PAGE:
Robert Allen | Smart Insights | Mon, 05 Dec 2016 11:00:00 +0000

We asked content marketing expert Stephen Bateman about how he uses the RACE framework to structure marketing campaigns for clients

Q. Yourself and Dave Chaffey of Smart Insights recently scoped out a project to improve the inbound marketing programme of a B2B telecommunications firm. Can you give us an idea of how RACE was utilised to scope out and plan the project?

Yes, the firm in question had been getting content from its agency for its inbound marketing programme for more than 18 months, and the team used the content to get “attention†from prospective buyers, but failed to generate the potential volume of qualified leads (MQL) they expected.

There are lots of reasons why the team felt underwhelmed by their content marketing and inbound marketing programmes, but this is what happened over time: The team kicked off its inbound marketing programme, with a documented strategy that identified goals, audiences, content, process and metrics, and 18 months down the line they realise that what worked before no longer works as well as it did, and they’ve lost track of all the additions, tweaks and changes they made to the programme and they’ve lost their way. So they need a fresh pair of eyes to come and see the stuff they no longer see clearly.

Using the RACE framework, we were able to evaluate every component in the inbound marketing process from top, through middle to bottom of the funnel. We used RACE as the checklist or syllabus, identifying the value of components in the running of a successful, scalable inbound marketing operation: The goals, audience and personas, storytelling and content types, promotion and distribution, mechanisms, lead magnets, conversion forms, navigation, customer journey, roadblocks, analytics and measurement.

Dave drilled the analytics, crunching the metrics and looking at conversion devices, whilst I looked at ways to grow stronger, more agile, and more innovative ways to create content to build value for protective customers, and the business.

As we worked through our analysis, we evaluated each component of the programme, logging our findings in the RACE spreadsheet, listing our ideas, and weighting our recommendations, so the team could prioritise our recommended remedial tasks.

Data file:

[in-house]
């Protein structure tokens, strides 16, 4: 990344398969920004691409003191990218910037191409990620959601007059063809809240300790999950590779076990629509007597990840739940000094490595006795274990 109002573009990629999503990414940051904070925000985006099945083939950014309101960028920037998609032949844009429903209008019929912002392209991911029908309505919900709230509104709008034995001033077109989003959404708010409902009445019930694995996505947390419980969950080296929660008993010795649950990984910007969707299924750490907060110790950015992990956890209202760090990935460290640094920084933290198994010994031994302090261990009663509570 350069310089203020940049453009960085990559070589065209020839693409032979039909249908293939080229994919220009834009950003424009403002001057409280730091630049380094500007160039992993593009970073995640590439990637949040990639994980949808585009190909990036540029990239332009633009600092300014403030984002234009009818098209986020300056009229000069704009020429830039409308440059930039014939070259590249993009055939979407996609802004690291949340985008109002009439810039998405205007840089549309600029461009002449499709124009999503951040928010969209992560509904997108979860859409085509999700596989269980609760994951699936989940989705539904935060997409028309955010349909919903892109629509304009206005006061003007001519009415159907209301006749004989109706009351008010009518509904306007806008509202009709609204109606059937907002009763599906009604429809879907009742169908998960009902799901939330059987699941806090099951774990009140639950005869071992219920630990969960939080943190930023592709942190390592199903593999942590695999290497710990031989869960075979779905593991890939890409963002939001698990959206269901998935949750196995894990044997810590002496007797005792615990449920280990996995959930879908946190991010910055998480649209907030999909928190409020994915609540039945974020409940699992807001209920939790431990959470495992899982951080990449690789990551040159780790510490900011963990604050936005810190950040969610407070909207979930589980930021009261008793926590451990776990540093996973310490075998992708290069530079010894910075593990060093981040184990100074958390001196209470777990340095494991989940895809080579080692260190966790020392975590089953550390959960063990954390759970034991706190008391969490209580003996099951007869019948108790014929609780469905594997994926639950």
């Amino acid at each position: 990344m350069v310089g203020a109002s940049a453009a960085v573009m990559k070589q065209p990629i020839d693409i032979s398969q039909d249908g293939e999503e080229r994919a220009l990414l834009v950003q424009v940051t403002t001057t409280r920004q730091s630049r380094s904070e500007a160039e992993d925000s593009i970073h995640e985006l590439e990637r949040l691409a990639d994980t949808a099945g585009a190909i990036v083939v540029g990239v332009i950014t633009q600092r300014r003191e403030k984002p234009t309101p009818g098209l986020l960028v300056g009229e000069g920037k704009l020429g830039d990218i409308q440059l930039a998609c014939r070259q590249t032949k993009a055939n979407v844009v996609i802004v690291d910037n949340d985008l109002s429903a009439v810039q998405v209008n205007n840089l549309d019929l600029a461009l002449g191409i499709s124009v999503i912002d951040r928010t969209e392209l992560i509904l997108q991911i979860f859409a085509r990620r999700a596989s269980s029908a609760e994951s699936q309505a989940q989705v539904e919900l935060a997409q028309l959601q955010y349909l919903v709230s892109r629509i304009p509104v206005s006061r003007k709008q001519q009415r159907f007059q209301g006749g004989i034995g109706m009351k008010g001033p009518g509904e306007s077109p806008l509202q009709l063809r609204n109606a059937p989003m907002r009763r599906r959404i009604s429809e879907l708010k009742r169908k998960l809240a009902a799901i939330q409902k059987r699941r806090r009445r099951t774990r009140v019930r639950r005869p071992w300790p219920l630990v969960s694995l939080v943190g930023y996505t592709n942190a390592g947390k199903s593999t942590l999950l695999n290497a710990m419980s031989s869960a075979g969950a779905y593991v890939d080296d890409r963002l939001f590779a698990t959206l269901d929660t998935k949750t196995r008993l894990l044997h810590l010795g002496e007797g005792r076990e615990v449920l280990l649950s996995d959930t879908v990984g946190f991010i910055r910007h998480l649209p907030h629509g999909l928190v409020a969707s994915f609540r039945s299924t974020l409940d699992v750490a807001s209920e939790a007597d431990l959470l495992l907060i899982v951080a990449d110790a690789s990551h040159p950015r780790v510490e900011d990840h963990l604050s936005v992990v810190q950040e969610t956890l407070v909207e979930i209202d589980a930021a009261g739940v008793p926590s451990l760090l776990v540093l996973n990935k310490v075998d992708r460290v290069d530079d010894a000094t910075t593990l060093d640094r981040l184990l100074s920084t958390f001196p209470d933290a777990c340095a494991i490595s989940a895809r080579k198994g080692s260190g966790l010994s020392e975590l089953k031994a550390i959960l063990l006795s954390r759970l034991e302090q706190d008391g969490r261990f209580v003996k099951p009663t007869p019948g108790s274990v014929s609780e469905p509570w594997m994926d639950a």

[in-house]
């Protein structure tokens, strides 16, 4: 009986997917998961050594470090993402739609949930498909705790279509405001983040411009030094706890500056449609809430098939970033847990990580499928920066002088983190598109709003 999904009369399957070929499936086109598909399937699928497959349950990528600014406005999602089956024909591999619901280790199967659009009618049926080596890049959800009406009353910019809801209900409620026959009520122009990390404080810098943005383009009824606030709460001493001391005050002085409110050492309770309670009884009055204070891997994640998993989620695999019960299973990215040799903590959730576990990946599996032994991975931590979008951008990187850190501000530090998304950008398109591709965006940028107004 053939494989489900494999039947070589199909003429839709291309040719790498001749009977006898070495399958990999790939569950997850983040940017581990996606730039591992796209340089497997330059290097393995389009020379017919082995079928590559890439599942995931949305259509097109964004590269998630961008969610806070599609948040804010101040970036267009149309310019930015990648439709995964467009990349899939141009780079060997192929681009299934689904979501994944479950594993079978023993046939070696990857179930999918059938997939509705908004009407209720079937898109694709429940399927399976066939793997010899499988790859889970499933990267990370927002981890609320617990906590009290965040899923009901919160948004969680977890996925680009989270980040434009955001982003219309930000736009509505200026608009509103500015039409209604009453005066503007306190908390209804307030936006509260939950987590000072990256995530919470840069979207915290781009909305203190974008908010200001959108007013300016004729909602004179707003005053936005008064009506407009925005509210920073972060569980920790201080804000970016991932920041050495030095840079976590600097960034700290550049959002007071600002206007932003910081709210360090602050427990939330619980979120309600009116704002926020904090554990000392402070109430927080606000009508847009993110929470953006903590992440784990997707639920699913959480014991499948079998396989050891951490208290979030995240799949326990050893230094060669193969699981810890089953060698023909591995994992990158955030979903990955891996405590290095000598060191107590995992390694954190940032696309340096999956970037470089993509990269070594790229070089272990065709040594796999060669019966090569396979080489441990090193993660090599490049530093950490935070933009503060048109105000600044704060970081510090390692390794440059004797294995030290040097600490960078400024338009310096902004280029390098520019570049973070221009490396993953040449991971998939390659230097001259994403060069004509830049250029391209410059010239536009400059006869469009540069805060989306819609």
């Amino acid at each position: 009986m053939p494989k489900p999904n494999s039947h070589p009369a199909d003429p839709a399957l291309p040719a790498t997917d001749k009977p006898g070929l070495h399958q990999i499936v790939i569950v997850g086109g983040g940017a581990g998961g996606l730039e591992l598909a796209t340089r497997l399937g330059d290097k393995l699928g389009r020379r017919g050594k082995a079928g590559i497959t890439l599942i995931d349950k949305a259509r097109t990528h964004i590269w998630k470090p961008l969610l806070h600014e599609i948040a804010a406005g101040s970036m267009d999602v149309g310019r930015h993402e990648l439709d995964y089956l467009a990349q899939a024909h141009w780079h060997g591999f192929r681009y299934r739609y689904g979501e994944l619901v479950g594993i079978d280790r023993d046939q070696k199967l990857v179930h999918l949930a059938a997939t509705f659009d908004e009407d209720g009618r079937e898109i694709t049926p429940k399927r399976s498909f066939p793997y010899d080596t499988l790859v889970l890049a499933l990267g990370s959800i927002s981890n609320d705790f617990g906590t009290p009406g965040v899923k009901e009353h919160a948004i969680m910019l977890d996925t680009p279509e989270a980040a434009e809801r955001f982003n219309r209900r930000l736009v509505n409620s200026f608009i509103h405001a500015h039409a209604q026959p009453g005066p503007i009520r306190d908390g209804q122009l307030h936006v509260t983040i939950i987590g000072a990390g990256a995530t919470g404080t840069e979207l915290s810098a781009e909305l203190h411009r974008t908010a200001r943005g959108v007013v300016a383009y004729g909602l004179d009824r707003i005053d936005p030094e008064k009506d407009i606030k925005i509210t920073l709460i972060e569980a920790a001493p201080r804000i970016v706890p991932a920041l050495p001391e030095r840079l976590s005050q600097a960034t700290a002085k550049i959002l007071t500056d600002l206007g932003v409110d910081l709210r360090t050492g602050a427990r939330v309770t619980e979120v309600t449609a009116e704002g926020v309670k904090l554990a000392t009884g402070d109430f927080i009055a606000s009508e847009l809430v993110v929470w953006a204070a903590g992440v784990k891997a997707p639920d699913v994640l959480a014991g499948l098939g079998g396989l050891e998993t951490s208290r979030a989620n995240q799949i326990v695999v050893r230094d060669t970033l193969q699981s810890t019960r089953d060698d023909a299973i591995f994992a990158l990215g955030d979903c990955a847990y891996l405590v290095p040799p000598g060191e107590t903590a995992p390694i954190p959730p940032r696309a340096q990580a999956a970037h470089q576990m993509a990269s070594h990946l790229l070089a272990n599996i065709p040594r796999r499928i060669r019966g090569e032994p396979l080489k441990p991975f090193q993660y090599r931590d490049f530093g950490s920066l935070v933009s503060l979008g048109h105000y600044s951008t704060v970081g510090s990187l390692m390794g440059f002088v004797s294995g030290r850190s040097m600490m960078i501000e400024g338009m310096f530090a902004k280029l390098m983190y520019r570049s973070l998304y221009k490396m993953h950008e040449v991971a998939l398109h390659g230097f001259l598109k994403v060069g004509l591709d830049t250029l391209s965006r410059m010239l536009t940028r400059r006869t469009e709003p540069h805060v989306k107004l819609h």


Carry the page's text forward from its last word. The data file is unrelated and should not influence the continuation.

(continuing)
Q. When Scoping out the objectives of a project with a client, what are the key methods you use to ascertain the opportunities to grow leads and sales for the business, as well as the probable solutions required?

RACE covers the full customer lifecycle or marketing funnel: Reach > Act > Convert > Engage (with an initial Plan phase for your goals and programme purpose.)

The four steps in the framework (R>A>C>E) map to your inbound marketing activities, which seek to engage your prospective customers throughout their decision-making journey, from awareness and consideration, through trial to purchase.

RACE planning framework

With the RACE framework it becomes easier to see the woods for the trees, and to focus on the components that will improve the lead-generation and sales opportunities for the business.

Of course, all activities in the inbound funnel are interdependent, some being in the top of the funnel and others further down, so we start at the top and work through to the bottom. However, often what you find is that the most wasteful leaks occur in the middle of your funnel, (like poor conversion forms,) so if improving search-friendly blog posts in the top of the funnel is a priority, only do this if you also improve the conversion forms, like a newsletter sign up, in the middle of your funnel. Spending money on the former would not result in improvements, unless you also did the latter.

By the end we listed 10 top priorities. These needed improving first and foremost. Hence, we could have put the accent on improving content quality, but instead we put the accent on improving actionable personas. In other words content problems are referred problems that stem from further up the process. See below:

content-planning-process

Q. Scope run-away is a common problem with marketing consulting projects – where a myriad of programmes are identified, and the project becomes larger than the client intended.

How can consultant best manage client expectations and how useful is the RACE framework for establishing a project’s scope?

When you work as a consultant, being disciplined about your work packages and managing client expectations is critical to sanity and pay cheque. Being clear takes practice and working up a detailed consulting proposal takes time, and you need to know the value of your expertise, and how long key tasks will take, precisely. So RACE works at the proposal stage.

The framework is so granular at defining tasks, that we were able to offer two clear and distinct levels of intervention, each corresponding to a different timeframe and budget.

This way we avoided scope creep from the outset, by identifying for the client what was covered in each of our work packages, and the output and deliverable, as well as what fell outside the scope of the project. So, no confusion or misunderstanding.